and then take it another time before entering the office. So I don't think fear is necessary.
AMNA NAWAZ: The Chinese government said today that more than 10,000 patients who have been
hospitalized with the virus have recovered and been discharged.
GUO YANHONG, National Health Commission (through translator): All over the country, except
Wuhan, the number of newly diagnosed cases has been declining for 13 consecutive days.
These are really good signals illustrating that our prevention and control efforts have
worked very well.
AMNA NAWAZ: WHO scientists are now in China, working with officials there to research the
spread of the virus.
The Centers for Disease Control said the decision to repatriate Americans from the ship in Japan
came after an increase in the number of new coronavirus cases on board.
So, how well does quarantine work? And what are the risks after those who've been isolated
return into the wider population?
For that and more, I am joined by Dr. William Schaffner, professor of infectious diseases
at Vanderbilt University's School of Medicine.
Dr. Schaffner, thanks for being with us. And welcome to the "NewsHour."
I want to ask you about how health officials are handling these cases. When you look at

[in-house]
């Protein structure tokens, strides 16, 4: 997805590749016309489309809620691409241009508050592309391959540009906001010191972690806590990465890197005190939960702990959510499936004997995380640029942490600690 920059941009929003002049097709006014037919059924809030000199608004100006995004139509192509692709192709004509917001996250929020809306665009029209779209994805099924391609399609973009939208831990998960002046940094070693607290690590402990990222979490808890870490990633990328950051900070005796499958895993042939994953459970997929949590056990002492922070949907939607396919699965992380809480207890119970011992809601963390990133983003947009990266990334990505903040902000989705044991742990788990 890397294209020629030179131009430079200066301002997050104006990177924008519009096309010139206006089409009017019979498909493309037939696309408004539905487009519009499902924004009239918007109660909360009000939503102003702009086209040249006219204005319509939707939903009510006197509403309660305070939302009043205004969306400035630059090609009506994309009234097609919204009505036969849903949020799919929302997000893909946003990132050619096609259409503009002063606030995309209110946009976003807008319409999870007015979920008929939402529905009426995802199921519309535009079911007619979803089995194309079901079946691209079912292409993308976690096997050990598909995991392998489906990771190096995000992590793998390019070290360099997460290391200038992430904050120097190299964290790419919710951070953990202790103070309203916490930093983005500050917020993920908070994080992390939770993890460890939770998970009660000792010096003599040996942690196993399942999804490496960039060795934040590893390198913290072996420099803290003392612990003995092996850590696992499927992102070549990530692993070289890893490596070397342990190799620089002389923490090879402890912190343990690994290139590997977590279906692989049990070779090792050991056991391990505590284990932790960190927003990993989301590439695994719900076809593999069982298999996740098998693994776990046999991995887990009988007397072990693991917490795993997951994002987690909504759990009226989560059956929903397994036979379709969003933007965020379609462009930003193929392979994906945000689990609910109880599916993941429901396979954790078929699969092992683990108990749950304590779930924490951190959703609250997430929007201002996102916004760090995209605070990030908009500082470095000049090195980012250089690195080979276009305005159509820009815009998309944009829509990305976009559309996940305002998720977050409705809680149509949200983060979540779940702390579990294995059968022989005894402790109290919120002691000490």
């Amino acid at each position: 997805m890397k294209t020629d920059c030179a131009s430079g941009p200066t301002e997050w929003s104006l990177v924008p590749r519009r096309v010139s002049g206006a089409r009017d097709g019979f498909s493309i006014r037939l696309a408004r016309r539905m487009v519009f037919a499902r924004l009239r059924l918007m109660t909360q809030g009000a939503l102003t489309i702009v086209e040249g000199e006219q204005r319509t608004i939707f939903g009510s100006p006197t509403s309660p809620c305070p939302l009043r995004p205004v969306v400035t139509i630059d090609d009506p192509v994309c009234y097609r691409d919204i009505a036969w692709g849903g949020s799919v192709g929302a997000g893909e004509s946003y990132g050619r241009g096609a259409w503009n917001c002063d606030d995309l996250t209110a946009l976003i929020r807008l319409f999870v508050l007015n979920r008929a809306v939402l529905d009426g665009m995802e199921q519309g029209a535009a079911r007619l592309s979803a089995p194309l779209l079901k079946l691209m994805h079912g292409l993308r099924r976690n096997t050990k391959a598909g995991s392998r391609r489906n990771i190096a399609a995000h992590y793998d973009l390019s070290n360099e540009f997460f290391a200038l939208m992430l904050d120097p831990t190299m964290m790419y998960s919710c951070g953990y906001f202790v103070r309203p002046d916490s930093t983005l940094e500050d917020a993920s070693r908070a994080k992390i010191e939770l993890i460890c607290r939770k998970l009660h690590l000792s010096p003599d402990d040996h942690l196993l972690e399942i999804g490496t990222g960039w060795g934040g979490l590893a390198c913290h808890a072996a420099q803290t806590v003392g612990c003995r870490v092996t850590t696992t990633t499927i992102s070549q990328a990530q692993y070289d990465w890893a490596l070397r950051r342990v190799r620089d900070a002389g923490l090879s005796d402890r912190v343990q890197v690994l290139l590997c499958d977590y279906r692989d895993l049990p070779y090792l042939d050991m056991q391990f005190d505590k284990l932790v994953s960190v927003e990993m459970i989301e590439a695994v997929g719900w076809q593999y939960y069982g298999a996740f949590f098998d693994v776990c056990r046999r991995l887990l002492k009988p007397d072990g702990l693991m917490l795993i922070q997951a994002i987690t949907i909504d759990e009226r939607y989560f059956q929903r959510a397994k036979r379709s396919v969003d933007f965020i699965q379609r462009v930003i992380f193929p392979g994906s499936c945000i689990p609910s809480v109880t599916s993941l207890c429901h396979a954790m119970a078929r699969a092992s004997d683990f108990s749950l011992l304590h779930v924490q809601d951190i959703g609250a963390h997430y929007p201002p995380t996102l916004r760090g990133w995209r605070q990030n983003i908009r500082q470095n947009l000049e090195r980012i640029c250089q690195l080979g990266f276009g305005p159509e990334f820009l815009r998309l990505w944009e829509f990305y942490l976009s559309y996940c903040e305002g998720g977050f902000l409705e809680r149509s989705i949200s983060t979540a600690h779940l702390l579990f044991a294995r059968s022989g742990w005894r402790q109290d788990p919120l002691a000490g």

that first cruise ship case, you have got hundreds of people they decide to evacuate,
fly back to the United States, even after some of them did positive for the virus.
Are they handling this the right way?
DR. WILLIAM SCHAFFNER, Department of Preventive Medicine Chairman, Vanderbilt University:
Oh, I think our officials, Amna, are handling the circumstances very, very well.
They have well-prepared places where these folks in quarantine are going to go. They're
providing excellent clinical care for the people who have been shown to be diagnosed
with the virus.
And I think we're still very much in the containment phase here in the United States. Let's find
everybody, diagnose them quickly, and then public health can work on all the contacts.
So I think our officials have this one under control.
AMNA NAWAZ: OK, what about the rest of the world now?
We also just told the story about that second cruise ship. It was allowed to dock in Cambodia.
You have got hundreds of passengers who disembarked and have already made their way on to other
places, that one known case of a positive coronavirus test we know about.
What are your concerns when it comes to that?
DR. WILLIAM SCHAFFNER: Yes.
Well, there, Amna, I'm a little more concerned, because there's turmoil, and there was not